Ange and Paul's story

When Paul proposed on Angela’s 42nd birthday, he never imagined that ovarian cancer would be the catalyst for setting a wedding date.

Nor that they’d be pulling the entire wedding together while Angela lay in a hospital bed, recovering from radical surgery.

Incredibly, she was well enough to walk down the aisle unaided just three weeks later, wearing a dress she’d picked up on the way just the day before!

“We had wanted to elope just with our kids, but when everything happened, we wanted to have our families there with us, right there on the beach at Noosa. It was just perfect,” Angela remembers.

There was no chance of a honeymoon—12 weeks of gruelling chemotherapy began just days later.

“We’d been camping when Angela’s stomach just swelled right up, but then we all came down with COVID and ended up housebound for a week before she could get to the doctor. We didn’t really think too much of it,” Paul said.

This perspective changed dramatically when the ultrasound discovered a 16-centimetre mass on one of Angela’s ovaries.

“When she said, ‘ovarian cancer’… it just hits you. And you walk out, and you can’t even really breathe,” Angela said.

Paul found himself in “fix-it” mode. “It gave me something to focus on until the next lot of scans,” he said. “You’re in this sort of limbo, so, ok what do we do next? Who do we talk to? Where do we go?”

After what seemed like a million calls, it was confirmed Angela had ovarian cancer, and it’s a day forever etched into their memories.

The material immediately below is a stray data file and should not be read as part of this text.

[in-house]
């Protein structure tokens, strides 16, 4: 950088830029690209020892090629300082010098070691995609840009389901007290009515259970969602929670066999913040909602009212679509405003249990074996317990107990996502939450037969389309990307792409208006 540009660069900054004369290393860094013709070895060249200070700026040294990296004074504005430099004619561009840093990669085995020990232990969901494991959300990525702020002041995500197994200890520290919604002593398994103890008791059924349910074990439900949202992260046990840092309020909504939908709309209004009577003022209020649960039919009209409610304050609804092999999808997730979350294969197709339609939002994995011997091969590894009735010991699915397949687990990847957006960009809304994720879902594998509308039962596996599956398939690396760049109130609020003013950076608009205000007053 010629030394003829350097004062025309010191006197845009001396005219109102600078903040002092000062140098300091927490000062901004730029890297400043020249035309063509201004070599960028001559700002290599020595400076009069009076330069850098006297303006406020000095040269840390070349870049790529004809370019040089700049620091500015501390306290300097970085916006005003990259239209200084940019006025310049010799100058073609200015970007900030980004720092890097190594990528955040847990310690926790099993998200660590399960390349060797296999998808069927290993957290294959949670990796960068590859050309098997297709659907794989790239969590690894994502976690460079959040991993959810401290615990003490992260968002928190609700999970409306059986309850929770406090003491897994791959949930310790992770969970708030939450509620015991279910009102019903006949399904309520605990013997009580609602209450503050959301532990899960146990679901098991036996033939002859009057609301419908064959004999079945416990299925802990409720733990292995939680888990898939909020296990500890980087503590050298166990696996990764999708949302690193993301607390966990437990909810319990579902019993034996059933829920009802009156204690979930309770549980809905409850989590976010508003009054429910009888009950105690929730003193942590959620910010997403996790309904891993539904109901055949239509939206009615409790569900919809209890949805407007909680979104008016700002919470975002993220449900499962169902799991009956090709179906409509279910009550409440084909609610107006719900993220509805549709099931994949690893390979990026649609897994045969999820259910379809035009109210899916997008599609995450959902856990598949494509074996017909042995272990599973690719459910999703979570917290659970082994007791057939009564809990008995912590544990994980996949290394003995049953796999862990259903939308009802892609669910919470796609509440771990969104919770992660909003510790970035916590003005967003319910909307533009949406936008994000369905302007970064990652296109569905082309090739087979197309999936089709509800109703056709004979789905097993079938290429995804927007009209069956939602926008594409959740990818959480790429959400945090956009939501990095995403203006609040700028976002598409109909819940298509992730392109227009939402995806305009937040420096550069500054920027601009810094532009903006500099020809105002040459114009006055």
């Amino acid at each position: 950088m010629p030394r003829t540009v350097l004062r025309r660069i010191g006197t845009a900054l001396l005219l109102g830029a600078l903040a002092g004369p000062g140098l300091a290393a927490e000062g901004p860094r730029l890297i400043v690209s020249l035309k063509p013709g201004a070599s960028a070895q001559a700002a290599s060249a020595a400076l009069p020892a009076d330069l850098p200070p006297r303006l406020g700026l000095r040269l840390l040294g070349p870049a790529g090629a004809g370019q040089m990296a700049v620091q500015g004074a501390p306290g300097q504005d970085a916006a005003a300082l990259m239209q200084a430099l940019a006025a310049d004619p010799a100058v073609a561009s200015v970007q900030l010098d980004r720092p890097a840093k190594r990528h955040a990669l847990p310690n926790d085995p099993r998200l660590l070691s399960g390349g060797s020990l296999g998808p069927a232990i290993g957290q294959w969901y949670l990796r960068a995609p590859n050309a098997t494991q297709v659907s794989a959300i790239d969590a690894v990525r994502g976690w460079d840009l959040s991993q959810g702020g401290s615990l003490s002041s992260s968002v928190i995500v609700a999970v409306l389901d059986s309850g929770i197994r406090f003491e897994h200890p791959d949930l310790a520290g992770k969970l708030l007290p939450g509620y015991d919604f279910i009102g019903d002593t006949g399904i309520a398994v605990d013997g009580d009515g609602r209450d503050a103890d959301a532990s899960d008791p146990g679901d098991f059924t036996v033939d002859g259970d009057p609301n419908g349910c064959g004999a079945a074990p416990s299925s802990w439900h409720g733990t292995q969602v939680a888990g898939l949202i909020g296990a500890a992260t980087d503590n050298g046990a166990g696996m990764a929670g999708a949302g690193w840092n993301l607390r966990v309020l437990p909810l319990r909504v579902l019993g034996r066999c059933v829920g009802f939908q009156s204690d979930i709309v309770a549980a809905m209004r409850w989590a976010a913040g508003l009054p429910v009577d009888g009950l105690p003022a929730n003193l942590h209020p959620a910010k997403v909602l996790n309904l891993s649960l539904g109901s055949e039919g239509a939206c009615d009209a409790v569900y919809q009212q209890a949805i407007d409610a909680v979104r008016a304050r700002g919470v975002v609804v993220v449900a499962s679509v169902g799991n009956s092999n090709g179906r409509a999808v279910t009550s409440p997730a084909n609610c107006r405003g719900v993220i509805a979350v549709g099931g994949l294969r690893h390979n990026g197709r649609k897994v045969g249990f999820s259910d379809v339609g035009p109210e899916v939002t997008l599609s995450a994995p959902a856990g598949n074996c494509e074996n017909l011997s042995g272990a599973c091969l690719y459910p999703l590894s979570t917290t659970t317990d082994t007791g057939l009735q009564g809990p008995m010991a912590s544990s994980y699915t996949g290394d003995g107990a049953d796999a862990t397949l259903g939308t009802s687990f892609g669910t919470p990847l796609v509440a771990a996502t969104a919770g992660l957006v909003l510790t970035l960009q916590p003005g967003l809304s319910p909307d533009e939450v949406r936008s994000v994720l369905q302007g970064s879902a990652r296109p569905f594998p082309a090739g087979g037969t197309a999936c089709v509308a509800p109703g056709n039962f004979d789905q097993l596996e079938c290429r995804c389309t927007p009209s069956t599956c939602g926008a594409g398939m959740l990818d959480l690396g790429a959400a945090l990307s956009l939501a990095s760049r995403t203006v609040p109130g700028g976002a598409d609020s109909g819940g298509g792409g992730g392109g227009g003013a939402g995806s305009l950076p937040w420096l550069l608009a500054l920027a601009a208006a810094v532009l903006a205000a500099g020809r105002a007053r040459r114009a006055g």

“And then it’s, ok you’re going to have to have surgery and every moment, you’re are at home and you're Googling… and then you’re seeing how long… how long you could have to live,” Angela said.

Sitting down with their four children and telling them what was happening one of the hardest parts of the initial journey.

“I never really tried to say that ‘I have cancer’ because we all have cancer… When you’re a family and going through this, you’re all dealing with it,” Angela said.

As she lay prepped and ready for surgery just a few weeks later, nothing went to plan. After several hours of testing, her surgery was eventually cancelled as her sodium levels had dropped so low, she could have died on the table.

“That was probably one of the hardest days because I didn't have Paul there to calm me down—you’re sort of just lying on the table, looking at the roof, looking at the lights, having doctors, nurses coming in and out and you’re just waiting,” Angela remembers.

“And you think a lot in that time. Not only for me but for Paul and the kids because, well you don’t even have any communication to even tell him what was taking so long.”

Instead, she spent four days in a hospital ward before her sodium levels became high enough to start the process all over again. It was an excruciating wait for all of them.

“At some point along the way, you come to realise that it’s totally out of your control,” Paul reflects.

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